Jianbing left the Gongming Center in 2018 and joined a rights-based social work organization focusing on psychological and community support for migrant workers with occupational disease and pneumoconiosis.

A-hai, another friend, said of Jianbing, “All of his career choices stem from the fact that he had hard times, so he wants other people in difficult situations to live with more dignity.”

But Jianbing rarely made himself the center of attention. Much of what we know about him was inferred by friends. Fellow labor rights activist Xiangzi speculated that Jianbing’s departure from the non-profit sector in 2018 might be a major turning point in his career:

“He had worked in the non-profit sector for many years and is critical of the sector. His earlier work was more inclined towards community service and capacity development.  The Gongming Center, where he previously worked, is a hub-type organization focusing on empowering grassroots groups and promoting capacity building.

The work wasn’t bad, but after 2015, he felt that the government’s crackdown on the non-profit sector had led to its increasing self-censorship and gradual marketization in China. He was very frustrated with NGOs’ lack of political engagement and public advocacy. He was a person who couldn’t tolerate any wrongdoing. To him, right was right, and wrong was wrong. If he couldn’t right the wrong, he would rather lie flat. He wasn’t a pragmatist and would never compromise.”

Since moving to Guangzhou in 2013, Jianbing has experienced a period of booming civil society. However, concerted crackdowns took place in 2015: the arrest of the “Feminist Five,” the arrest of members of the Beijing NGO “Yirenping”, the “709 crackdown” on lawyers, and the crackdown on labor organizations in southern China. Many of those arrested were Jianbing’s friends or work partners. Xiangzi feels these incidents may have radicalized him, “Not necessarily radicalized in ideology, but in thought and action. He began to believe structural changes hopeless.”

This sense of loss and disappointment, together with his criticism of the non-profit sector, led him to leave the non-profit sector, which he had cultivated for many years. He began focusing on psychological and community support for migrant workers with occupational diseases and pneumoconiosis. He started organizing gatherings and building community connections among young activists.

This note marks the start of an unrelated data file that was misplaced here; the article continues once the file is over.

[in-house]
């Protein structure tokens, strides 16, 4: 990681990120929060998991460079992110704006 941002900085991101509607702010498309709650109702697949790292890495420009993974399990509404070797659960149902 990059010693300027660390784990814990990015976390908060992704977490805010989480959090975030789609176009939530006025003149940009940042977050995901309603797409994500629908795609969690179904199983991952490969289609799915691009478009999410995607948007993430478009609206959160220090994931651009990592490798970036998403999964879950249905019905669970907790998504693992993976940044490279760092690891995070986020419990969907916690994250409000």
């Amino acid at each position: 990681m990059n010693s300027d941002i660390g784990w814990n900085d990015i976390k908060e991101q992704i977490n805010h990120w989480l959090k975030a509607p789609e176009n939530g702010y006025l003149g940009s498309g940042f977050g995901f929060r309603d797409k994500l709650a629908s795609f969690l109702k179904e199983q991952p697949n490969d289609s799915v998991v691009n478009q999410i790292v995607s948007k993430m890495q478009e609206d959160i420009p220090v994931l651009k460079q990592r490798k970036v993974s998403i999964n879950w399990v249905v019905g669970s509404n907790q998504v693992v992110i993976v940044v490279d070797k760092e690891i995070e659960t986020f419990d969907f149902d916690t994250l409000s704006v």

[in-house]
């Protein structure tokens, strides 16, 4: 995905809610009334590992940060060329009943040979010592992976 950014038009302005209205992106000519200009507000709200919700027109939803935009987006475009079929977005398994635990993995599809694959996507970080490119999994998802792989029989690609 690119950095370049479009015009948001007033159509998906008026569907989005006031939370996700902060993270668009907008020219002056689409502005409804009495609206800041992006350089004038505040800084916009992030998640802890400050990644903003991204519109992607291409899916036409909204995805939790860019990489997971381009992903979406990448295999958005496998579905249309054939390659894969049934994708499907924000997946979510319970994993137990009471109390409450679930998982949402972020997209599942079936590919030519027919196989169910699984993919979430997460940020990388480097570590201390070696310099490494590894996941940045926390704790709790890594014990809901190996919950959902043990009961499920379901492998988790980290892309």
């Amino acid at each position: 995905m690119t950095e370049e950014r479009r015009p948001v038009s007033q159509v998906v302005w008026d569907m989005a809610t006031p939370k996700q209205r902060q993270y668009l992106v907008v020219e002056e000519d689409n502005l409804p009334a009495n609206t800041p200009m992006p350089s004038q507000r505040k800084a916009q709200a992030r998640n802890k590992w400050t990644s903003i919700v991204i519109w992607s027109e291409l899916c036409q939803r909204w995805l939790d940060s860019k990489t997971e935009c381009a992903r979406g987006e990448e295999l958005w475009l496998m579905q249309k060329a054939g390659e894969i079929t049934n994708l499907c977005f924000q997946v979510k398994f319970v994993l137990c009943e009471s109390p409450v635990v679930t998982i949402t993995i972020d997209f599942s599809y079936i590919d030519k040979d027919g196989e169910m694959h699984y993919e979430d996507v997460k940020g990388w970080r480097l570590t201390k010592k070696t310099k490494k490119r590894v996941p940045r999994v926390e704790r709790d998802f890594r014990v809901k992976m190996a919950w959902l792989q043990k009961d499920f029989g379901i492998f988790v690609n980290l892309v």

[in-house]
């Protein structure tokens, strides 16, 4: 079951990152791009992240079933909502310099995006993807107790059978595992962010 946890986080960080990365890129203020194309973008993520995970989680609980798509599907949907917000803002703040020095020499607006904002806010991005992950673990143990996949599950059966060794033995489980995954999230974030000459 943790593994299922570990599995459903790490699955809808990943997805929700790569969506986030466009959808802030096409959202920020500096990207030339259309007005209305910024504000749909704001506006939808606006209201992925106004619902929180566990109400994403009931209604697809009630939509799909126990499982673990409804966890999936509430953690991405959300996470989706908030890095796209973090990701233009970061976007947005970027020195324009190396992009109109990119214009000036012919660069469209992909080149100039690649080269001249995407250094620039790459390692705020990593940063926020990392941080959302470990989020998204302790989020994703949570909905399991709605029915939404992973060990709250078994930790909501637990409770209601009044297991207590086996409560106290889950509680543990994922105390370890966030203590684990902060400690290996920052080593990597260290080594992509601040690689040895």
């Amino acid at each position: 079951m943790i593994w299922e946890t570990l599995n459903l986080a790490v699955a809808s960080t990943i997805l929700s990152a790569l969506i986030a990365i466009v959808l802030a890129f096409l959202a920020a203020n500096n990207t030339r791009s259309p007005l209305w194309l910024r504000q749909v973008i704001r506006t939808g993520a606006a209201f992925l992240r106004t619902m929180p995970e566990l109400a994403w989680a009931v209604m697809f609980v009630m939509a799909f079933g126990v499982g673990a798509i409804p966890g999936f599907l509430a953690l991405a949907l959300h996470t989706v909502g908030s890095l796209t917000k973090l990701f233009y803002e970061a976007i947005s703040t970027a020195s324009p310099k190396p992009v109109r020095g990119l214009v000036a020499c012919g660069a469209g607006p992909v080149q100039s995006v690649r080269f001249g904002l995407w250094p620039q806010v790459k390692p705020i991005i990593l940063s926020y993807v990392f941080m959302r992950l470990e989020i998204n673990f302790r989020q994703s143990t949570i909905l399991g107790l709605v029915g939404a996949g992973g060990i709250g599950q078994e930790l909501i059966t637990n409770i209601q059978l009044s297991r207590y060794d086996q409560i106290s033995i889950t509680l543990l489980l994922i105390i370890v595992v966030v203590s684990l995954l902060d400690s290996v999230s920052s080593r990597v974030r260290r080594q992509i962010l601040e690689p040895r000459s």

The weekly activities described in the indictment as “inciting participants to dissatisfaction with the Chinese regime under the guise of discussing social issues” were seen by the participants as important gatherings. “Since 2015, although everyone still lives in Guangzhou, there has been a strong sense of fear. Jianbing had many friends in prison, and the dramatic changes in civil society disheartened him. He hoped to rebuild some communities. Even if this couldn’t rebuild civil society, it could bring people together again. That was his most important goal for organizing the weekly gatherings.”

Room 202, 149 Xingang Xi Road, Haizhu District, Guangzhou. This apartment, later listed as a crime scene, was rented by Jianbing after returning from the UK. When he rented the apartment, it was for pneumoconiosis workers’ meetings, not for young civil activists. The apartment is a one-bedroom near the Guangdong Provincial Hospital of Prevention and Control of Occupational Disease, in a good location, with a relatively high monthly rent of 2,600 yuan. Considering Guangzhou’s rental market and Jianbing’s financial situation, this was not a good choice. But he rented it because hospitalized workers could easily come over to chat. Additionally, since most pneumoconiosis workers had difficulty breathing and could barely climb stairs, he rented this higher-priced second-floor apartment.

Unfortunately, the apartment never became the “living room for pneumoconiosis workers”. When the COVID-19 pandemic broke out in 2020, hospitalized workers were prohibited from leaving the hospital or meeting outside visitors, so most of his interactions with them moved online.

Xiangzi remembers that from November 2020 to Jianbing’s arrest in September 2021, the gatherings of young activists were held every Thursday. Jianbing also noticed that the youth community needed public learning, so he invited scholars or researchers passing through Guangzhou to come and share their expertise on social issues. Sometimes the topics were too serious, and to lighten the mood, Jianbing also organized board games and hiking.

During the gathering, Jianbing always prepared fresh fruits and tea, making sure everyone had comfortable seating. Sometimes over thirty people would attend. Jianbing was an active facilitator, always giving others the floor, asking questions when necessary to keep the discussions moving. His years of professional training had prepared him for this role. “He played a crucial role in bringing everyone together, always present but never drawing attention to himself.”

Jianbing was very fond of this community and named it “Night Sailing Boat,” even designing a small logo for it. “The name evokes the feeling of navigating in the dark at night, even without a clear direction, everyone still holding onto each other and moving forward.”